Almost three months into the season, more statistics are beginning to stabilize, and certain stars are emerging. It has become clear that some players, whose success was initially thought to be the byproduct of small sample trickery, are legitimately on their way to an All-Star caliber season. Some of these players are in the process of establishing new levels of performance. Some are merely reverting to a previously established high level of productivity that was thought to be long gone. Others are living up to their billings as prospects worth monitoring, perhaps reaching that destination sooner than was originally thought.
And in the cases of the players highlighted in this post, some are unexpectedly leading their teams in wOBA. Here are five players having fantastic seasons, but whose names are surprising to see atop their team wOBA leaderboard.
The Flyin’ Hawaiian had himself a series in Seattle this weekend. The Phillies centerfielder went 5-12, with a double, triple, two home runs, five runs batted in, and a walk. Though the Phillies lost two of three to the Mariners, Victorino continued to establish himself as a force in the lineup, jumping from a .350ish wOBA over the last four seasons to a mark exceeding .390. While the Phillies offense isn’t what it used to be, it is still rather surprising to see Victorino leading the team in wOBA with players like Ryan Howard and Chase Utley still in the lineup. Victorino could be one of the most underrated players in the sport.
In 824 career plate appearances, Joyce is now hitting .264/.352/.502, a line mostly fueled by his torrid start this season. At virtually the halfway point of the season he has a .388 wOBA, and the 26-year old has officially arrived. Now he isn’t a better player than Evan Longoria, and a betting man wouldn’t count on Joyce finishing the season atop the Rays wOBA chart, but he has certainly done his part to keep the team afloat in the AL East standings.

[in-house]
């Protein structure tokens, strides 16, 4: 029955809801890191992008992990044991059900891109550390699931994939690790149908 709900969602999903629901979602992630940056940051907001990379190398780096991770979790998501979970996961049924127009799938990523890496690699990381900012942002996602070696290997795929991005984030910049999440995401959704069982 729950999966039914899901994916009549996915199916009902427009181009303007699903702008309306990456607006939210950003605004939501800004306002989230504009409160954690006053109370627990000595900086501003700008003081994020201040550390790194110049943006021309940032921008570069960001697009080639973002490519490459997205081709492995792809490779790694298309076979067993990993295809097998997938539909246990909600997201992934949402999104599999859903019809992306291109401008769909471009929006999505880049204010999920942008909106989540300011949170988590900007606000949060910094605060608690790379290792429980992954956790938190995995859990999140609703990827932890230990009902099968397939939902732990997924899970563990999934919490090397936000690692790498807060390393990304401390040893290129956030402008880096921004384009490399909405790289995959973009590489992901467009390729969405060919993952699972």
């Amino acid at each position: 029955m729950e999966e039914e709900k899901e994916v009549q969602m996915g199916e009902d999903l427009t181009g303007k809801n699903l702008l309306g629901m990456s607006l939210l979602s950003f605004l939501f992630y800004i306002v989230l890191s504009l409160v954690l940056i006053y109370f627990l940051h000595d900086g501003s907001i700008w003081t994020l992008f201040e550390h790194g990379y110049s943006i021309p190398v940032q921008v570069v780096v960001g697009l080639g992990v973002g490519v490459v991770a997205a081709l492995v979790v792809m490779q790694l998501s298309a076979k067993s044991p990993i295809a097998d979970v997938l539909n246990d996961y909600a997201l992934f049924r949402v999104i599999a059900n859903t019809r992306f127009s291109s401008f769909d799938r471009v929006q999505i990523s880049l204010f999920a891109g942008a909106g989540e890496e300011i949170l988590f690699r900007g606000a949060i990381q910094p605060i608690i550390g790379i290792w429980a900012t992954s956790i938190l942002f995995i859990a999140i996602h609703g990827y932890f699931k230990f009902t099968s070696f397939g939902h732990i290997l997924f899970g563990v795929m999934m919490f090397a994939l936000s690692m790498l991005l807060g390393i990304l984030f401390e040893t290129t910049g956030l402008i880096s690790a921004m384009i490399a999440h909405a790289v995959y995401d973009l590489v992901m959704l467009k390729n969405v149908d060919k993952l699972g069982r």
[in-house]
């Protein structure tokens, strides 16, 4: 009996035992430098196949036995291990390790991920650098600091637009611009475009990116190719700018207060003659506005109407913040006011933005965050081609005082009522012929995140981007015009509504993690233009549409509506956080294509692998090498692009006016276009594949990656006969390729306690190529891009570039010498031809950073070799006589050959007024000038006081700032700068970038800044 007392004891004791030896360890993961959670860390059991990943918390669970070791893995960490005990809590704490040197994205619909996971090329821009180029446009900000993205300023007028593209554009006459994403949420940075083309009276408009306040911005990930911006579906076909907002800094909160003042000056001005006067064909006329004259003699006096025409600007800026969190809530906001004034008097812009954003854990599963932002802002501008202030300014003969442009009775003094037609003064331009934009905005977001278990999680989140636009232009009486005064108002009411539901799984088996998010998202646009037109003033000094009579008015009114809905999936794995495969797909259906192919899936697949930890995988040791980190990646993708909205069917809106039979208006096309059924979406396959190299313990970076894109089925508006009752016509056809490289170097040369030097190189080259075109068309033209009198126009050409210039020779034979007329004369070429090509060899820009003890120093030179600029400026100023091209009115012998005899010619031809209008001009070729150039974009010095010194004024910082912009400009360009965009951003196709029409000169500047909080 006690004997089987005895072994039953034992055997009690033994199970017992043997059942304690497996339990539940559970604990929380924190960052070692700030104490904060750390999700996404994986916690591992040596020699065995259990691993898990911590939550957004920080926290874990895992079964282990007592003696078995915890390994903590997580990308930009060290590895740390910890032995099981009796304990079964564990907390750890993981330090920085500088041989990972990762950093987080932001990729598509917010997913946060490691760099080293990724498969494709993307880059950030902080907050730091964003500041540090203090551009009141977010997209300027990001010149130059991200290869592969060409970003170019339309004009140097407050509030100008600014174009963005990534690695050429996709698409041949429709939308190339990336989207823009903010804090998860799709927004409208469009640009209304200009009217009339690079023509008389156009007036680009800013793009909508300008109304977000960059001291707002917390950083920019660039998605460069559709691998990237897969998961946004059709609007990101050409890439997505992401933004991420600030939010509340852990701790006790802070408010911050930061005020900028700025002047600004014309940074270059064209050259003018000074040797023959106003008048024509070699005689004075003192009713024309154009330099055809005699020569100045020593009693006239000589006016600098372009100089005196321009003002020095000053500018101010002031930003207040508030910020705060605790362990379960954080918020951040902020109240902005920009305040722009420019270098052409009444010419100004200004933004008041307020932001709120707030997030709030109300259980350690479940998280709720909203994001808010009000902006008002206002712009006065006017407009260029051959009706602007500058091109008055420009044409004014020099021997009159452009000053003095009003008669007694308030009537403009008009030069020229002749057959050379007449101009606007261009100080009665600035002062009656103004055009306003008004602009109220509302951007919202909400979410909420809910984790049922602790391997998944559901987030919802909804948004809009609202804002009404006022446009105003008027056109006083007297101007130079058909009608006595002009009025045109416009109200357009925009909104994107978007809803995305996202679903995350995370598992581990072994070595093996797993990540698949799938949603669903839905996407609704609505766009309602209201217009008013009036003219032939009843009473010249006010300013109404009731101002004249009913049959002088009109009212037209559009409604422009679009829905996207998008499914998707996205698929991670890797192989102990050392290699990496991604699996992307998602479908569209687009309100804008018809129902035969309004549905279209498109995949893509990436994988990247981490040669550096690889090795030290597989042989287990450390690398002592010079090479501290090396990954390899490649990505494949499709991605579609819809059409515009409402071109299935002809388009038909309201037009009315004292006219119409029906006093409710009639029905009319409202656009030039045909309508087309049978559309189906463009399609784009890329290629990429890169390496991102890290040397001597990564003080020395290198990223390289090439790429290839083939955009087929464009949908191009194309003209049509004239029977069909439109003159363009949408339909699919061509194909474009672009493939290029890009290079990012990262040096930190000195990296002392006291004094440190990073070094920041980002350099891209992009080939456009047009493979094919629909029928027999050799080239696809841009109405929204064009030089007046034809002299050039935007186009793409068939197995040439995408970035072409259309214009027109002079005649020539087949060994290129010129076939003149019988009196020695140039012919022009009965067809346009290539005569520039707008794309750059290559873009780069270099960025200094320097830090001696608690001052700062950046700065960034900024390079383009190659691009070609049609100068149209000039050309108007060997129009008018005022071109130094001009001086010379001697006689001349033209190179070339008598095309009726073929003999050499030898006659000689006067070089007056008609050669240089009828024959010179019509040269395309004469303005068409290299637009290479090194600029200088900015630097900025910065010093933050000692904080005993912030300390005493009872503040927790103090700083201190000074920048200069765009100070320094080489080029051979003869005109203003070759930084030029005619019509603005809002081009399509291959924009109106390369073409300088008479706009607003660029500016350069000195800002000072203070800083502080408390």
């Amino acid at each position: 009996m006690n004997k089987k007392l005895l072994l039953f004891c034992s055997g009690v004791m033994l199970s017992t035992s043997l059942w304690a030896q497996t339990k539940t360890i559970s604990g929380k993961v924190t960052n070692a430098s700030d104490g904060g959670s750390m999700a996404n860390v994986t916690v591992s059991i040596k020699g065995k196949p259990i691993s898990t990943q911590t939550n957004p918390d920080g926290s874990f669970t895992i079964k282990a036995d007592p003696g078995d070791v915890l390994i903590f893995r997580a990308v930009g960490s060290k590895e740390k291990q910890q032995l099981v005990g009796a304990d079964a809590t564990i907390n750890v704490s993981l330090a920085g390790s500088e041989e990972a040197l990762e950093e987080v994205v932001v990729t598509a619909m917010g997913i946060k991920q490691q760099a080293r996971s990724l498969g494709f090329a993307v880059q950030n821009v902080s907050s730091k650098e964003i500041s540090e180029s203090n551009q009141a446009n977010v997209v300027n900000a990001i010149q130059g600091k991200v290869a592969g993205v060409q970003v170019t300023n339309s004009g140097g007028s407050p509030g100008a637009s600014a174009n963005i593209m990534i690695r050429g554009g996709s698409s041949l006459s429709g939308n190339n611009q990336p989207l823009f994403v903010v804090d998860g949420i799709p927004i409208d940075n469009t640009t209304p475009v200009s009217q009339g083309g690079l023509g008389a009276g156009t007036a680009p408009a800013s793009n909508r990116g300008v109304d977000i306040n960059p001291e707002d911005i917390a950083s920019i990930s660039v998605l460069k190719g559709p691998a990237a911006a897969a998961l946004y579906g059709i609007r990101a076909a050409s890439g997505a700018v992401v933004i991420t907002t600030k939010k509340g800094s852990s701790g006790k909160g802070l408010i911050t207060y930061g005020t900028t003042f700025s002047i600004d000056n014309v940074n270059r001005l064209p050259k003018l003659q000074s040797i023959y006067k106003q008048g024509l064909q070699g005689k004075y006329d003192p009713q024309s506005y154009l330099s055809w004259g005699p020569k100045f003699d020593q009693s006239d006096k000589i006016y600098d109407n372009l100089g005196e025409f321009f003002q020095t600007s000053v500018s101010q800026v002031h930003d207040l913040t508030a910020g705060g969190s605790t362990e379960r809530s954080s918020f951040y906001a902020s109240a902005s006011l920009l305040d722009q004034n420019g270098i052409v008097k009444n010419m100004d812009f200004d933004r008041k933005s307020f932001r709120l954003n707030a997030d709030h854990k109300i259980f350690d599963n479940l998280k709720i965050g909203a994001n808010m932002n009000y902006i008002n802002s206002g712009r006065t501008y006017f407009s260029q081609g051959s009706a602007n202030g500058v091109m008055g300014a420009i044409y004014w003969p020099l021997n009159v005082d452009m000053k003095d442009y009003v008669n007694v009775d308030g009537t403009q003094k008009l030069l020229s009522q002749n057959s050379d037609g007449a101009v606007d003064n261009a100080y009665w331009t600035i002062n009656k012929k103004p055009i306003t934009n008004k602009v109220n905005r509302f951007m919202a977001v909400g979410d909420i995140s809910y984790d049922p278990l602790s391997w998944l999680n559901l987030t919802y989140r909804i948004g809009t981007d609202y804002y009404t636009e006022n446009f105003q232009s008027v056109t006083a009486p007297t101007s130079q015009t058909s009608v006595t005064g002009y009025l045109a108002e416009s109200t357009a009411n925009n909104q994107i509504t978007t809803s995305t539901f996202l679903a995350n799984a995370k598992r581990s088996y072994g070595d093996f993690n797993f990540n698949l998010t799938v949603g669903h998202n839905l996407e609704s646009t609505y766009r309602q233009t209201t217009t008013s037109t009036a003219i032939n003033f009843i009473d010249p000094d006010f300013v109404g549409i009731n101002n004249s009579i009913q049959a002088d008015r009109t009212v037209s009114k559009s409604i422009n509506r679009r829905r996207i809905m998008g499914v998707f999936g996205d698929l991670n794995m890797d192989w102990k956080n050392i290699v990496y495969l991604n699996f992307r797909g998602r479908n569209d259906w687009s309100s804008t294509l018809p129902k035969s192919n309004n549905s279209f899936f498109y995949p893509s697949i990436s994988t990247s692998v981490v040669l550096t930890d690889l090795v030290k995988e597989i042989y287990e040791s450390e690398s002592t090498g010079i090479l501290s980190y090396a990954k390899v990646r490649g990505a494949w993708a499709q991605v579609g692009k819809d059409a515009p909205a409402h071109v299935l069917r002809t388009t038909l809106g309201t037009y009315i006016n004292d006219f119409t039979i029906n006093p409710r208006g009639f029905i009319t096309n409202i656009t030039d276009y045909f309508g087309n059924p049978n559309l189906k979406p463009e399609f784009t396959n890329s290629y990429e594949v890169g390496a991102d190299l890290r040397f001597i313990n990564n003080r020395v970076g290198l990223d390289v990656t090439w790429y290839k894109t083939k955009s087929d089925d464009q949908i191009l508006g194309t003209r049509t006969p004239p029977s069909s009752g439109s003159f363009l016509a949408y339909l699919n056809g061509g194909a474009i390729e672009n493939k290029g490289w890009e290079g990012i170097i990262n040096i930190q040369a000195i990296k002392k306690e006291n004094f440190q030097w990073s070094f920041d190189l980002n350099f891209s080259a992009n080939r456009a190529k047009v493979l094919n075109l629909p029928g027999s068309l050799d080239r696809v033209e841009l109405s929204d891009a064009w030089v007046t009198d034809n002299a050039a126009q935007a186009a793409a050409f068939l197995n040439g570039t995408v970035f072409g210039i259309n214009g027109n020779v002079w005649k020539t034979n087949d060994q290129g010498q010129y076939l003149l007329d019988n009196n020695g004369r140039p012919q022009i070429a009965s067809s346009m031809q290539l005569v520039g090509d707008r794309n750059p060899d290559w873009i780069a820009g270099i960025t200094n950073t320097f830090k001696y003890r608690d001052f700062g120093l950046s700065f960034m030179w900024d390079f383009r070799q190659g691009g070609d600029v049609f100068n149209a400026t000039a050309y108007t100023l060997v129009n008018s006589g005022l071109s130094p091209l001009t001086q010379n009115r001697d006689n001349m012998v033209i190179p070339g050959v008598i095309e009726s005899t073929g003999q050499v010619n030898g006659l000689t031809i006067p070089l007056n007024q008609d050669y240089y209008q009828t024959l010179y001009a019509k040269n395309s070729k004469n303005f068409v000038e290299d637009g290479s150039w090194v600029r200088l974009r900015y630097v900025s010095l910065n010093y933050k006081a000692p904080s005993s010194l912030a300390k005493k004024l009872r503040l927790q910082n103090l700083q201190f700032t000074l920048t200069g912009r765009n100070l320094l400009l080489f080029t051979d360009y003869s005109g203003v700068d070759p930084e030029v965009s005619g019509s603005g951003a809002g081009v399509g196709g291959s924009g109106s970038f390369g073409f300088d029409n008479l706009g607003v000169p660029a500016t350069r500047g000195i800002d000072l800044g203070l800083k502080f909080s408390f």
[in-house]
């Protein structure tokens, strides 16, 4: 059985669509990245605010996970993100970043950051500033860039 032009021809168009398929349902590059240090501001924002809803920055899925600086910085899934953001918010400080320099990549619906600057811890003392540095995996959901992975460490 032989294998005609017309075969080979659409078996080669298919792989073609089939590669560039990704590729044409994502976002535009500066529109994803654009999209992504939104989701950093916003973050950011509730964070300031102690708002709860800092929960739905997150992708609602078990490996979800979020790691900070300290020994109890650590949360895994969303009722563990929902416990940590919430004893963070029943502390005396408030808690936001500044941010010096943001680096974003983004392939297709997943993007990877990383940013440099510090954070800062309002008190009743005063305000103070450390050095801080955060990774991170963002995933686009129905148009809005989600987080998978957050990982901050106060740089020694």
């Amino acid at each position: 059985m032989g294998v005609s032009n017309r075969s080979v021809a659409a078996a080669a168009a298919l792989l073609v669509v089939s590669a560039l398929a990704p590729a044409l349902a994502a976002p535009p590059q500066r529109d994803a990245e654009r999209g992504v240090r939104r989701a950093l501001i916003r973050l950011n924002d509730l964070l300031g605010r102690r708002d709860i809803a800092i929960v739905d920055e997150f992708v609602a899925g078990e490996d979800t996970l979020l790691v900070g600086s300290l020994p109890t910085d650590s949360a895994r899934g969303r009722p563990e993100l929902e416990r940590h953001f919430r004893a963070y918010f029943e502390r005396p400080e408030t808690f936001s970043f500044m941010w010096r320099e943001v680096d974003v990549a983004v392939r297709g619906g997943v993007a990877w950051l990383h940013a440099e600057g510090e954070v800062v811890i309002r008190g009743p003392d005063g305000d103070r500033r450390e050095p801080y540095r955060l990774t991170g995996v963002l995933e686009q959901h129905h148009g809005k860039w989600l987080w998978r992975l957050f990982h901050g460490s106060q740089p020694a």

His walk rate has dropped significantly from a year ago, though his BABIP has risen thanks to the highest line drive rate of his career. Joyce hits the ball hard, and while he might not see his balls in play continue to fall with this high of a frequency, he has proven himself to be patient and should end up taking free passes a bit more often.
His resurgence has been an ongoing story all season, since the Cardinals look like a potential playoff powerhouse, and Albert Pujols is in the midst of his worst professional season. Holliday is technically the wOBA leader of the team but injuries have kept him from qualifying.
Berkman is hitting .308/.421/.601, good for a robust .427 wOBA, and nothing in his statistical line screams regression. His BABIP is right around .300, his balls in play profiled hasn’t shifted much, and while his flyballs are leaving the yard a quarter of the time, that rate isn’t abnormal relative to his 2005-08 mark.
Finally healthy again, Berkman is picking up right where he left off in his peak years, and should be in line for a lucrative deal as a 36-year old free agent next season.
The health and relative ineffectiveness of Hanley Ramirez has been a major story in Florida this season, along with the injury to Josh Johnson, and the surprise production and popularity of outfielder Logan Morrison. Lost in the shuffle is how stellar Sanchez has been. Though he isn’t much of a prospect anymore at 27 years old, Sanchez has come into his own this season, hitting .309/.387/.507 with a team-leading .387 wOBA.
Even more impressive is how he has improved at the plate. Sanchez is walking more, whiffing less, and hitting the ball harder than ever before. It comes as no surprise that his plate discipline metrics are all trending in the right direction: he has become more selective, swinging less often, while making more contact.
He hit 24 home runs in 136 games last season. In just about half of the playing time this season he is already at 21 dingers, and is on pace to match his 7.8 WAR in 2007. That season he become one of the few players in baseball history to record 20 or more doubles, triples, homers, and steals. He probably won’t repeat that feat this season, but his .408 wOBA leads the Bronx Bombers, and his .309 BABIP is actually below his career mark.
The wOBA leaders for the majority of teams aren’t surprising, with names like Adrian Gonzalez, Miguel Cabrera, Jose Bautista, and Joey Votto at the top of the charts. But some teams are lacking a clear-cut superstar of that mold, and others simply haven’t gotten consistent production from their should-be studs. The players above speak to the importance of building depth with a roster, as some of these perceived second-tier players are carrying the offenses of legitimate playoff contenders.
These hitters might not finish the season at the top of their club’s wOBA leaderboard, but their performances through the halfway point of the season seem to be much more than something associated with small sample sizes.
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